Thursday, June 21, 2018
Business

Employer mandate delay propels Florida's health care debate

TALLAHASSEE — The Obama administration's decision to delay the Affordable Care Act health insurance mandate on employers has lessened some of the leverage advocates of expanding Medicaid in Florida had on lawmakers, but it won't end the debate.

On Wednesday, House Republicans cast the one-year delay as proof that lawmakers are right to worry about the consequences of the law, which they say is deeply flawed.

Supporters of Medicaid expansion, meanwhile, said the decision of the federal government shouldn't affect deliberations in Florida.

"If it's not ready for prime time, why are they trying to jam it down America's throat?" House Speaker Will Weatherford, R-Wesely Chapel, told the Times/Herald. "I think it just clearly shows that the whole thing is just half-baked."

The Obama administration announced the yearlong delay Tuesday, saying businesses need additional time to comply. As part of the law, companies with more than 50 full-time employees must provide health care coverage to their workers or face steep fines.

The mandate mainly affects small- to medium-sized businesses that typically pay low wages, such as the restaurant and hotel industry. Some worried businesses would downsize their workforce or cut workers' hours to skirt the rule.

Most big employers, such as Publix, already offer insurance to full-time employees and are largely unaffected by the delay.

In Florida, state lawmakers added a second wrinkle when they rejected plans to expand Medicaid. Here, businesses would have been required, starting next year, to provide health care coverage to people who otherwise might have qualified for Medicaid.

With that requirement now delayed, businesses are far less likely to pressure lawmakers to approve a Medicaid deal.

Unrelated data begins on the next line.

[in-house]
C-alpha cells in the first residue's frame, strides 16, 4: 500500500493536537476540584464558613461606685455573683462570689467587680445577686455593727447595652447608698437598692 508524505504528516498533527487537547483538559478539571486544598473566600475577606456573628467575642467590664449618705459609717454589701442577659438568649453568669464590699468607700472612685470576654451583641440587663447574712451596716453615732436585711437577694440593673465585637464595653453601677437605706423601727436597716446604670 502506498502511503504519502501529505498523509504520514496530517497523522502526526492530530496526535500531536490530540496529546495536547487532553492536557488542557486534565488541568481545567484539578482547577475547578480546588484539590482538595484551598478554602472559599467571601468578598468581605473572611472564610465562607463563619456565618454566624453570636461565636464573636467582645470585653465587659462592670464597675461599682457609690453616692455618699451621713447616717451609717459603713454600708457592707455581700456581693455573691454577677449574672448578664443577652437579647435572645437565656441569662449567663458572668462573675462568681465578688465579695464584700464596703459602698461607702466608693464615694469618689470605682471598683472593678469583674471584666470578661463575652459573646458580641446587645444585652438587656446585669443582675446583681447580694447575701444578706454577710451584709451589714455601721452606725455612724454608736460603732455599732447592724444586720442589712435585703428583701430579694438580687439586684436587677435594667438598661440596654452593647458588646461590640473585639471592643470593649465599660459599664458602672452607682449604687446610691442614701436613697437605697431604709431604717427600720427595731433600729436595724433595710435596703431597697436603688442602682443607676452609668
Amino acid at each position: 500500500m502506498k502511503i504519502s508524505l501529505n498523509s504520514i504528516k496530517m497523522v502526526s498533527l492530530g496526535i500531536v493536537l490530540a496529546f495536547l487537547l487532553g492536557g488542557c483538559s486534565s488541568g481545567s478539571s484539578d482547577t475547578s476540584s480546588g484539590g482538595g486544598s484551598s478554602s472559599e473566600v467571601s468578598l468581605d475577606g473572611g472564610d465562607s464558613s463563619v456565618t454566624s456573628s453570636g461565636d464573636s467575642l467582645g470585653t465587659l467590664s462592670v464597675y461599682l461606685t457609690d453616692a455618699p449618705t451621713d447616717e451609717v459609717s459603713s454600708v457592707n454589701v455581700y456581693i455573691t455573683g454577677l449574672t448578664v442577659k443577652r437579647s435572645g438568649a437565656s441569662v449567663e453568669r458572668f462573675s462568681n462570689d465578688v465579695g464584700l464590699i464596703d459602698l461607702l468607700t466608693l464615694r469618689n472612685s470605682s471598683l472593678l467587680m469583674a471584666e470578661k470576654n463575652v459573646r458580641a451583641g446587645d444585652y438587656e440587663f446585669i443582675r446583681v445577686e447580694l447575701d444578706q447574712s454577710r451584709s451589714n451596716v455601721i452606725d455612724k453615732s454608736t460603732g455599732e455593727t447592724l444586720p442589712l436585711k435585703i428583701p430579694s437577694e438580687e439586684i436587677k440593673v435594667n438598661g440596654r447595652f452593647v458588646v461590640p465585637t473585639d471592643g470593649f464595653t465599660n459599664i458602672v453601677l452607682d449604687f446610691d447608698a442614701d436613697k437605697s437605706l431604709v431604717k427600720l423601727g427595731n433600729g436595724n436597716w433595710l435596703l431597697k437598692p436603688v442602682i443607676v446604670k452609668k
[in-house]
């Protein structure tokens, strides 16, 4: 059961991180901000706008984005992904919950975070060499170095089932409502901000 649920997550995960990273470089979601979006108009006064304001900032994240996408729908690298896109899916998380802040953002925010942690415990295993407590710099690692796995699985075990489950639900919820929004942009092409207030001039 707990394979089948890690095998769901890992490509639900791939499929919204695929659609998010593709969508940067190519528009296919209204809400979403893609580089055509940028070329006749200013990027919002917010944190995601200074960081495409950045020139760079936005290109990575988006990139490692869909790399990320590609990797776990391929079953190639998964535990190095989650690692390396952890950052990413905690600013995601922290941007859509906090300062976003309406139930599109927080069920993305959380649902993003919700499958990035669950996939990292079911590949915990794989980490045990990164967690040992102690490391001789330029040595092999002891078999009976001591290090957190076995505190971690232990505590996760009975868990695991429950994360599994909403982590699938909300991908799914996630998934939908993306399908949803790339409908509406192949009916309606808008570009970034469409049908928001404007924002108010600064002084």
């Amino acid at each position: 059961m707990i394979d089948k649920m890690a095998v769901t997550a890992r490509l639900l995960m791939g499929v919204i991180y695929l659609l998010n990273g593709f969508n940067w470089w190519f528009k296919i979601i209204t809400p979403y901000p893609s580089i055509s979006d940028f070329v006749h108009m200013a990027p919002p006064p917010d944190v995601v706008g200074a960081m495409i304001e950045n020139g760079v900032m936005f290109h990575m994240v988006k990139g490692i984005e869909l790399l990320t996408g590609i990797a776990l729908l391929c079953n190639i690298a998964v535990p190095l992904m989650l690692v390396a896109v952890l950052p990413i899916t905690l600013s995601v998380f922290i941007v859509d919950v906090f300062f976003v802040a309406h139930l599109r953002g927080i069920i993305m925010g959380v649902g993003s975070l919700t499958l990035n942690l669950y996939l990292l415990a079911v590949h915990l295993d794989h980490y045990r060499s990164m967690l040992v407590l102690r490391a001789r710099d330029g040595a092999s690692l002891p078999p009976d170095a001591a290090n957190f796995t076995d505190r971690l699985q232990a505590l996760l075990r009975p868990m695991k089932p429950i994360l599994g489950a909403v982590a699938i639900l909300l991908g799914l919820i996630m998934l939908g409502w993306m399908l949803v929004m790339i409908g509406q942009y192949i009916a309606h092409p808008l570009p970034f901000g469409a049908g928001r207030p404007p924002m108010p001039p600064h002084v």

The health care law's "heart is in the right place, but it's such a massive change," Florida Retail Federation president Rick McAllister said. "What happened this week should be a model for all aspects of it. Nobody is going to repeal this, but we can take our time and make it work."

Bill Herrle, executive director of the Florida chapter of the National Federation of Independent Business, said the delay "is evidence a poorly knit sweater is fraying at the edges."

The federal government said it is pressing ahead with other parts of the law, including the so-called individual mandate, which requires that most Americans have health insurance or face a penalty.

The discussions in Washington should not impact what happens in Tallahassee, said Rep. Mike Fasano. Fasano, R-New Port Richey, was the lone House Republican to support using as much as $51 billion in federal money over 10 years to reduce the number of uninsured, a plan also supported by the Senate and Gov. Rick Scott.

"With all great respect to them, one has nothing to do with the other," Fasano said.

The message was echoed by U.S. Sen. Bill Nelson, who said he supports the delay but doesn't think it should be an excuse for Florida to abandon Medicaid expansion.

"The delay by Florida's governor and Legislature to expand Medicaid is inexcusable," Nelson wrote in a statement on Facebook. "It will deny health coverage to more than one million Floridians, while the state itself will face the loss of $51 billion in federal funds."

Even before this week's decision by the federal government, Senate President Don Gaetz had appealed to the Obama administration asking for flexibility from the terms of the Medicaid expansion, which requires the state cover anyone who meets the income threshold.

Gaetz said Florida should be allowed to chose who is covered under an expansion and be allowed to charge more for doctor visits and premiums than the program currently allows.

McAllister, with the Florida Retail Federation, said he thinks Tuesday's announcement does little to change the dynamic in Tallahassee — where House Republicans seem dug in against the health care law.

"I've heard Will Weatherford say he thinks it's a bait-and-switch," he said. "The speaker is not inclined to revisit the issue — which is pretty much a death knell."

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